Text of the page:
So what was special about the 1911 census?
Caravanning for the Vote
Laurence and Clemence Housman
Census resisters - right across England
Manchester: census city?
There are many census surprises: suffragettes who might be expected to boycott but who decided to comply. In the Manchester area, as well Jennie Baines Hannah Mitchell also apparently complied.
The census schedule of Hannah Mitchell, Newton Heat,
the Oldham Road, Manchester.. The National Archives.
Click image to enlarge.
Why did Hannah comply? After all, she was a long-standing suffragette and WFL activist. Up in Middlesbrough, why did the Mahony sisters comply (see 1911 census web page)? There are no easy explanations - and Vanishing for the Vote explores some of the other political pressures of spring 1911 - as well as individual personal motivations.
Few suffragette minute books survive from this period: Middlesbrough WFL branch is one example. In Huddersfield in the West Riding, the WSPU minute book ends slightly earlier, but the biographical information it contains tells the story of local suffragettes (see Rebel Girls, Virago 2006). One was branch secretary Edith Key - who later went on to hide suffragette 'mice' in her attics. Yet Edith complied. Why?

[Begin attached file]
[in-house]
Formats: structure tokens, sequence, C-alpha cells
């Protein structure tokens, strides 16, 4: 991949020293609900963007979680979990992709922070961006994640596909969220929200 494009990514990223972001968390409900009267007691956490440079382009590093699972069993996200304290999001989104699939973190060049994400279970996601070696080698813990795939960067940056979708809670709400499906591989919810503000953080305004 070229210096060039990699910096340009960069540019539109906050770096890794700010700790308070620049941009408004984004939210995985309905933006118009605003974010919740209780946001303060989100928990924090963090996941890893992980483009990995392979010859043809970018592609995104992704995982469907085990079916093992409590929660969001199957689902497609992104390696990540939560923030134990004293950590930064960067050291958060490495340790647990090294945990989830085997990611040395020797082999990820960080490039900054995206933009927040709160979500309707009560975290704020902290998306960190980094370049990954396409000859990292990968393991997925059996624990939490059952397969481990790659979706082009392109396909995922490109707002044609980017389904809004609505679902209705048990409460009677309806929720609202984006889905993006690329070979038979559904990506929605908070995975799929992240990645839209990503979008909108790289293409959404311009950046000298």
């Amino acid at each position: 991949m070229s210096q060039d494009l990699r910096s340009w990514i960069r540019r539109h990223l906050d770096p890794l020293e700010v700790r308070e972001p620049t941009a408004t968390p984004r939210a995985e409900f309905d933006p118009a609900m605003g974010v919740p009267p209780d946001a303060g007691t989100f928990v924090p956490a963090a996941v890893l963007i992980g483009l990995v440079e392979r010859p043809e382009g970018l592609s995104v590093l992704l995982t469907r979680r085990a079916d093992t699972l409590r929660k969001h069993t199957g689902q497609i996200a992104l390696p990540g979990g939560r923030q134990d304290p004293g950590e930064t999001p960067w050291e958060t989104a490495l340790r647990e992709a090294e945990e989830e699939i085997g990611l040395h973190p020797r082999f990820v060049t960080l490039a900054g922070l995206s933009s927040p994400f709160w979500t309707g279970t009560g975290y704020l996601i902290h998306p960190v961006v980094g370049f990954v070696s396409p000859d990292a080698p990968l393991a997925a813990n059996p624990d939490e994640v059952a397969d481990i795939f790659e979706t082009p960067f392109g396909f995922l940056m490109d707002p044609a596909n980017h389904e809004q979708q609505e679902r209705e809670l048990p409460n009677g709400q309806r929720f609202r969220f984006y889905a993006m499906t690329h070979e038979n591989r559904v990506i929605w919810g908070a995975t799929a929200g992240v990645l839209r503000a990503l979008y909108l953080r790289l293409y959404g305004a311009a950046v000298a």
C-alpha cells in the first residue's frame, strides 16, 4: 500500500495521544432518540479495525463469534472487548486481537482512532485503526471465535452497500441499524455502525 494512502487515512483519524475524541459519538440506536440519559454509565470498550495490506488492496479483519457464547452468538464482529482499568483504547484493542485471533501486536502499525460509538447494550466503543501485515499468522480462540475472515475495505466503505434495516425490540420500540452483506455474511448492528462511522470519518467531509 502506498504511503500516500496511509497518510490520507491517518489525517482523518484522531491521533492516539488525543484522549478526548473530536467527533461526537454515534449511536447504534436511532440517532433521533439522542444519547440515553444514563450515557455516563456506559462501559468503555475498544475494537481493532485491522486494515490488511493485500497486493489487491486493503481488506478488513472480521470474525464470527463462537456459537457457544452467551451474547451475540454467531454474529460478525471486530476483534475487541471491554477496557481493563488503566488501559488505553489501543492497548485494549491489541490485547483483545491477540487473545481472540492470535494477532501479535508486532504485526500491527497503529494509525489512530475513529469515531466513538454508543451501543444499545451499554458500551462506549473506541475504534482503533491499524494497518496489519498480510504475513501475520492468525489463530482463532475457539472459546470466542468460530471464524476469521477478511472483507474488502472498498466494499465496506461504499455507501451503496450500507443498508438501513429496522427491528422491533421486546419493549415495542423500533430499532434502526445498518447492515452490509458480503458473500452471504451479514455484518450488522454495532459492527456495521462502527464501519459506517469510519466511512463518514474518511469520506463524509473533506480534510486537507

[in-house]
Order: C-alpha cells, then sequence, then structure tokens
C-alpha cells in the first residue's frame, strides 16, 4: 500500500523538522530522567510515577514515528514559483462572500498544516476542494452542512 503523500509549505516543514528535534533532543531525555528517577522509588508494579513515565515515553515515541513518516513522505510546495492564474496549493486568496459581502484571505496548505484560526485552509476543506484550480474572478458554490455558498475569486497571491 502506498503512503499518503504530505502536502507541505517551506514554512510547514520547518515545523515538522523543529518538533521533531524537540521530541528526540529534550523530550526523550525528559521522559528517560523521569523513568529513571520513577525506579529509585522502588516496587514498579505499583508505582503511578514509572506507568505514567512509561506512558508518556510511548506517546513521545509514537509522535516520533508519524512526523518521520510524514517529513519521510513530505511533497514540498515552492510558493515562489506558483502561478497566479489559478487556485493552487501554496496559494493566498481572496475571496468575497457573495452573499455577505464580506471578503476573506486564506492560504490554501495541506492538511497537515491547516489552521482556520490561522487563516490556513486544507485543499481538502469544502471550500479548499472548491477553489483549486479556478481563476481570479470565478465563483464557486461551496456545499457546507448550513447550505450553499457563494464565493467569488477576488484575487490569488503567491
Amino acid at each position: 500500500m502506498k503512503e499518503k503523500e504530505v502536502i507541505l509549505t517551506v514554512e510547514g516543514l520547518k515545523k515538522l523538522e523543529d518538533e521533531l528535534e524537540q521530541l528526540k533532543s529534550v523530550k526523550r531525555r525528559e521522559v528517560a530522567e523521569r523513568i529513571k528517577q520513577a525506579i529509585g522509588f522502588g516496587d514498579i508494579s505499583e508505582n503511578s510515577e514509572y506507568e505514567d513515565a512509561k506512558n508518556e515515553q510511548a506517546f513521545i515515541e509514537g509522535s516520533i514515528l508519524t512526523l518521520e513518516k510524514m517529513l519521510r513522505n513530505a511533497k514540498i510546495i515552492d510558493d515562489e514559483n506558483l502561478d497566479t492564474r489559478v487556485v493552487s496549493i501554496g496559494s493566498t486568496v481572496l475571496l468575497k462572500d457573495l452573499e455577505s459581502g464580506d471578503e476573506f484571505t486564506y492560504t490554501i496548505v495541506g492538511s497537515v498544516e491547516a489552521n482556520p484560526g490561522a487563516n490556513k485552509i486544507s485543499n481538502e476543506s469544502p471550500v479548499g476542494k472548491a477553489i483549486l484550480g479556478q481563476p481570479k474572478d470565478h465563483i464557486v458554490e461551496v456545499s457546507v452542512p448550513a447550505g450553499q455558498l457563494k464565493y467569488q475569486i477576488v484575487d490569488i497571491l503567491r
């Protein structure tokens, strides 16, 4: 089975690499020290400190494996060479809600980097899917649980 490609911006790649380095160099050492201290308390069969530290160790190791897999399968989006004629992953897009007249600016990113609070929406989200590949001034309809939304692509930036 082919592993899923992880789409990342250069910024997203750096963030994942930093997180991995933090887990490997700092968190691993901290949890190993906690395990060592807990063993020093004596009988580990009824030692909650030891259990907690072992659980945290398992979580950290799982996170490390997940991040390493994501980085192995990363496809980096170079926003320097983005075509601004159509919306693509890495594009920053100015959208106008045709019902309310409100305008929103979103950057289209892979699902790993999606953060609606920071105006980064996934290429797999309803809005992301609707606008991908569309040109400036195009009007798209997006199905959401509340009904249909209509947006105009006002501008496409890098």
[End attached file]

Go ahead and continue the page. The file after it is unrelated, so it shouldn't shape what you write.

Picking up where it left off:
The census schedule of Edith Key, Huddersfield, West Riding
The National Archives. Click image to enlarge.
Further south, other surprise compliers are found. In London, Laurence and Clemence Housman lived in a suffrage stronghold just off Kensington High Street. There a nest of boycotters could reasonably be expected. Yet a search of the Housmans's immediate neighbourhood throws up few. It is surprising. For instance, just round the corner lived writer May Sinclair, occupying a modest three-roomed flat (studio, kitchen, bedroom). May supported the WSPU and WFL, so might be expected to boycott. Why did she not? Vanishing for the Vote suggests some possible explanations - both for May and for the other suffragette census surprises.
The census schedule of May Sinclair, Edwardes Square Studios,
Kensington, London. The National Archives. Click image to enlarge.